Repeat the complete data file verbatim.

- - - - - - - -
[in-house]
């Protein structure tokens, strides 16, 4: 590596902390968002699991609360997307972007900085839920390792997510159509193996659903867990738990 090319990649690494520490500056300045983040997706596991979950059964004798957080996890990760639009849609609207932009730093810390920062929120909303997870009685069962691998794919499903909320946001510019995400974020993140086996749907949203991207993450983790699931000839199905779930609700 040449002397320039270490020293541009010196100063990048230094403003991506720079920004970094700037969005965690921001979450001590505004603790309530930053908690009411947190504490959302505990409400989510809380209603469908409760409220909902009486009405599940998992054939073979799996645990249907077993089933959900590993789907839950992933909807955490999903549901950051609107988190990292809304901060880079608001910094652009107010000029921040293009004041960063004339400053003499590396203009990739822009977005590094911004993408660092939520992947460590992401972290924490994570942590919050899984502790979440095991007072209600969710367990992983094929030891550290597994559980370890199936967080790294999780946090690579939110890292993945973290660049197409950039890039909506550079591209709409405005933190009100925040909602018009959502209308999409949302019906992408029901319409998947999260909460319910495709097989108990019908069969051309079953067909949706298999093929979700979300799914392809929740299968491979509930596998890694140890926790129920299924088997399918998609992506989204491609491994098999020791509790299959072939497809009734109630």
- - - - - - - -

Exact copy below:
[in-house]
């Protein structure tokens, strides 16, 4: 590596902390968002699991609360997307972007900085839920390792997510159509193996659903867990738990 090319990649690494520490500056300045983040997706596991979950059964004798957080996890990760639009849609609207932009730093810390920062929120909303997870009685069962691998794919499903909320946001510019995400974020993140086996749907949203991207993450983790699931000839199905779930609700 040449002397320039270490020293541009010196100063990048230094403003991506720079920004970094700037969005965690921001979450001590505004603790309530930053908690009411947190504490959302505990409400989510809380209603469908409760409220909902009486009405599940998992054939073979799996645990249907077993089933959900590993789907839950992933909807955490999903549901950051609107988190990292809304901060880079608001910094652009107010000029921040293009004041960063004339400053003499590396203009990739822009977005590094911004993408660092939520992947460590992401972290924490994570942590919050899984502790979440095991007072209600969710367990992983094929030891550290597994559980370890199936967080790294999780946090690579939110890292993945973290660049197409950039890039909506550079591209709409405005933190009100925040909602018009959502209308999409949302019906992408029901319409998947999260909460319910495709097989108990019908069969051309079953067909949706298999093929979700979300799914392809929740299968491979509930596998890694140890926790129920299924088997399918998609992506989204491609491994098999020791509790299959072939497809009734109630």